Barry Reigate was born in 1971, London. He studied at Camberwell College of Arts (1990-93) and then Goldsmiths (1995-97). Has had solo shows in London at Nang Gallery (2009), Paradise Row (2008) and Trolley Gallery (2006). Group shows include ‘Rude Britannia: British Comic Art’ Tate Gallery 2010, ‘Newspeak: British Art Now’ Saatchi Gallery 2010.
Reigate uses debased sexual cartoon ephemera to provide a critical allegory for art historical attitudes as well as current cultural zeitgeist.
'The cartoons are mainly about death; the death of our exhausted visual culture. Cartoons are used because they've already been 'used' ied. 'used to death'. It plays with notions of freedom, in regards to an ideal of creativity. My work at the moment is dealing with structures and systems in regards to play and progress. '
Reigate merges the gloss of graphic design with integrity of expressionism, creating packed and jumbled compositions often with a lecherous/fetishist theme. His use of controversial subjects highlight the hypocrisy that surrounds issues such as sexuality, art, race and class. Darkly humorous parodies of today’s attitudes.
Reigate confronts and seduces the viewer with his own ethical hang-ups. “I like the simultaneous reference to cartoons and modern art over the last century,” says Reigate. “While modernism grew, cartoons consumed the very essence of transcendental popularity.”
“The dumbness is from too much knowledge,” Reigate perceives, “an apathy from too much info. Because of information and imagery, we all have loads of input about stuff we don’t ever experience, like zombiefied conduits of information. All this info goes into the paintings. Layer after layer of collage, drawing, crayon, airbrush etc… Just stuff on stuff, then sealed and more stuff put on top of other stuff. Making work is a kind of expenditure for this ‘stuff’. When I make a painting it may refer to moments in art’s history, but I did not do that consciously. It’s the energy of apathy kicking in. I’ve seen Guston’s books, read about Basquiat in journals, Googled Condo, seen Jeff Koons on TV, paid to see Paul McCarthy online, looked at Magritte’s ‘vache’ period in libraries etc; somehow this info is going to come out, through me. My body cannot store it, there’s not enough ram, so it gets performed, transferred onto a piece of material through brush, paint, collage and whatever’s to hand.”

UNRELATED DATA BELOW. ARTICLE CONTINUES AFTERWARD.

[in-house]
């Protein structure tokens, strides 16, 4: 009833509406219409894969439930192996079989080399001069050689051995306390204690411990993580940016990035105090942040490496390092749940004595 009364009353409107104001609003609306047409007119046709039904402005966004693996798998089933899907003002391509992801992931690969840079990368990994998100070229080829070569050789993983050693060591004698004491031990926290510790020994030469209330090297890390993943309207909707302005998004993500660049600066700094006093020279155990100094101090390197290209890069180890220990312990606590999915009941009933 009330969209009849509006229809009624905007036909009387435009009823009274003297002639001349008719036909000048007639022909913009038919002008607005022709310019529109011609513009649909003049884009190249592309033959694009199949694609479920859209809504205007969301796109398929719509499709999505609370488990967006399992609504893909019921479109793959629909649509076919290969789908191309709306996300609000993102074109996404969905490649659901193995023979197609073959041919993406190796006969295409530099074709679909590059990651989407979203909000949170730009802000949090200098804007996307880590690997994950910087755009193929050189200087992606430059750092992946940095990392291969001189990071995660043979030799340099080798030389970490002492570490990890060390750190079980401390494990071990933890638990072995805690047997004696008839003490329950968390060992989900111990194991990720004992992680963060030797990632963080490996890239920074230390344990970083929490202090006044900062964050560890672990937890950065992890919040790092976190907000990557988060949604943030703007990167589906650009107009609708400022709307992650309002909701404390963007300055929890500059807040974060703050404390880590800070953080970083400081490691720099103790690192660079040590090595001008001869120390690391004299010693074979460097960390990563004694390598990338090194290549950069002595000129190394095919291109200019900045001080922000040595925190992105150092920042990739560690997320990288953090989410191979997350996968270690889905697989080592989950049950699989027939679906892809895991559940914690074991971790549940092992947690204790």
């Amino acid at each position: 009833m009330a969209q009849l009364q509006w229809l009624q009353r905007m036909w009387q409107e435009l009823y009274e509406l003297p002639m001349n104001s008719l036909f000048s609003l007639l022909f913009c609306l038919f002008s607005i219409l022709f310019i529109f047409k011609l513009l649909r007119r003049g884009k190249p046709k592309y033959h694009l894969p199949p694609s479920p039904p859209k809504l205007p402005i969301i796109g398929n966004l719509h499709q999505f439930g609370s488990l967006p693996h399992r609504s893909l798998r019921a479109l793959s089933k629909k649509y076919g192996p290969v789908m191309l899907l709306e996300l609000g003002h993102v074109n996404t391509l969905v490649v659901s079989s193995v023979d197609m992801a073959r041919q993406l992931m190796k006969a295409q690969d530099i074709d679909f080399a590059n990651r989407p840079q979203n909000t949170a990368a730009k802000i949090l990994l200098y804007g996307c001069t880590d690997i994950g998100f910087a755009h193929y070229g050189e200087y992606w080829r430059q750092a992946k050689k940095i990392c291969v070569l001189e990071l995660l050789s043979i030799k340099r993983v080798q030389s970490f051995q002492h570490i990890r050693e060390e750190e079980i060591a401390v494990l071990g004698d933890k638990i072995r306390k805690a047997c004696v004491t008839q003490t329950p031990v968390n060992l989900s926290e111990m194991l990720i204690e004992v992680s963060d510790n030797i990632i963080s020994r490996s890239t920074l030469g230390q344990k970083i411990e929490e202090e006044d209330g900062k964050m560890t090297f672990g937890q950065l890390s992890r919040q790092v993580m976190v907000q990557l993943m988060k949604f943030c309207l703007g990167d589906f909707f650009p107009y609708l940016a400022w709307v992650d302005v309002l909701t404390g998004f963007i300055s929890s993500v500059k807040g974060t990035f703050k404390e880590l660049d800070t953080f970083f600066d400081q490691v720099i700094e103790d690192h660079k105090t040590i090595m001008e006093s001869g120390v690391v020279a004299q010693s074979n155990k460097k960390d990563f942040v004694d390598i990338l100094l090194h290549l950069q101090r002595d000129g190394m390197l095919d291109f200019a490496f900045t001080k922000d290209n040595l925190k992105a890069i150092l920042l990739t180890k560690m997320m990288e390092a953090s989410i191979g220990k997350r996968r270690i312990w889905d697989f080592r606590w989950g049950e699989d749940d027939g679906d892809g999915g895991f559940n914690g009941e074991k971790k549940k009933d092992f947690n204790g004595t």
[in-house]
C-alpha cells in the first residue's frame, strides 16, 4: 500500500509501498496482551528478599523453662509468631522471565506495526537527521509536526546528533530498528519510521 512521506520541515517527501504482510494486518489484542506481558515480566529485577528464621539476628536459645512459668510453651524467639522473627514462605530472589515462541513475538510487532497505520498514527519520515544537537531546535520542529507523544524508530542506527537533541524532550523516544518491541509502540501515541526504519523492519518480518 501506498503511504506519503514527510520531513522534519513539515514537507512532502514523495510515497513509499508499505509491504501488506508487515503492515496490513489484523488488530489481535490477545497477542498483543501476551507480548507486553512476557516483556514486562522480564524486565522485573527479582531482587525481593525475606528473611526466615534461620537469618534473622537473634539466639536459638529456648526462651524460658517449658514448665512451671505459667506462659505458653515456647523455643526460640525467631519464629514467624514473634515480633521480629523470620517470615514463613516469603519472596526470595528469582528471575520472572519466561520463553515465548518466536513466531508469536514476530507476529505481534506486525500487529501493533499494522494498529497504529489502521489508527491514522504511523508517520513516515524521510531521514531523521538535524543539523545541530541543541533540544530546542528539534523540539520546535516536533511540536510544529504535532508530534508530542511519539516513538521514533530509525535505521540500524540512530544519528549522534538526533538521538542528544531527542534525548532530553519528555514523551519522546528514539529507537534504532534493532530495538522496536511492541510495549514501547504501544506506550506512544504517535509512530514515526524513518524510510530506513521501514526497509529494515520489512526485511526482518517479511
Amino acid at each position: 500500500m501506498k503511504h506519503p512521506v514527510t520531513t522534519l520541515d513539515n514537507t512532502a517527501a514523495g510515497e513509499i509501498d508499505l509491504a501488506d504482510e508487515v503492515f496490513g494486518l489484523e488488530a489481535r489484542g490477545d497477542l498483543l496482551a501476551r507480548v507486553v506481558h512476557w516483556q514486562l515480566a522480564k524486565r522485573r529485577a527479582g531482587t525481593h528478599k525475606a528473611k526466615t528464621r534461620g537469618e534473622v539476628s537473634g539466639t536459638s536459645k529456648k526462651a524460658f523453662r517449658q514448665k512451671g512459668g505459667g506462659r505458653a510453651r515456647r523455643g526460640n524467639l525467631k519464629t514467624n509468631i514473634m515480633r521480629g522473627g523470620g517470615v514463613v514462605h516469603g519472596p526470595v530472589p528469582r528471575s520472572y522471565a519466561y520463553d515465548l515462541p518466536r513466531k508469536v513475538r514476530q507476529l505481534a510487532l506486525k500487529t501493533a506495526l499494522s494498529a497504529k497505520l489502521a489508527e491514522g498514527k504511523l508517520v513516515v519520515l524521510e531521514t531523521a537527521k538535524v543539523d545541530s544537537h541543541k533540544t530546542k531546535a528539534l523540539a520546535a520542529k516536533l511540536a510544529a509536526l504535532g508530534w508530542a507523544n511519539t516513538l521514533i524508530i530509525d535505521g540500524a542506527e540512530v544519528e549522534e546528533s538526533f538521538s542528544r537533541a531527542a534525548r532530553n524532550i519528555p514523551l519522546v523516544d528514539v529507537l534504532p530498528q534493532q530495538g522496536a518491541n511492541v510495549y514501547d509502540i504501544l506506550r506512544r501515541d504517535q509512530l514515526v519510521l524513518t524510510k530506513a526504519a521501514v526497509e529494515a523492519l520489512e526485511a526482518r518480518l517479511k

“I got invited to do a special commission for the Saatchi Gallery which resulted in Real Special Very Painting and Voracious Impotent Penis (hence the titles, takes on R.S.V.P & V.I.P),” Reigate explains. “I’m interested in cartoon imagery because I was taught how to draw by my father. When visiting him at Wandsworth Prison, my father would try to entertain me through drawing popular imagery such as King Kong, or Mickey Mouse and Donald Duck. That would be his way of communicating to me; being a kind of 70s macho man, he found it difficult to express his feelings other than through anger or violence. So there is this dysfunction already in my circuit, in relation to my artistic introduction, drawing associated with punishment and freedom. Cartoon’s main audience is children. Art, a luxury commodity, could be seen as some kind of adult toy. Something to depart from the ‘real’ world, into one of escape and play where meaning and reason slips into a different social context. In the real world you’re not allowed to be naughty, but in a cartoon world you can. You can throw knives, fall from buildings, and attempt murder.”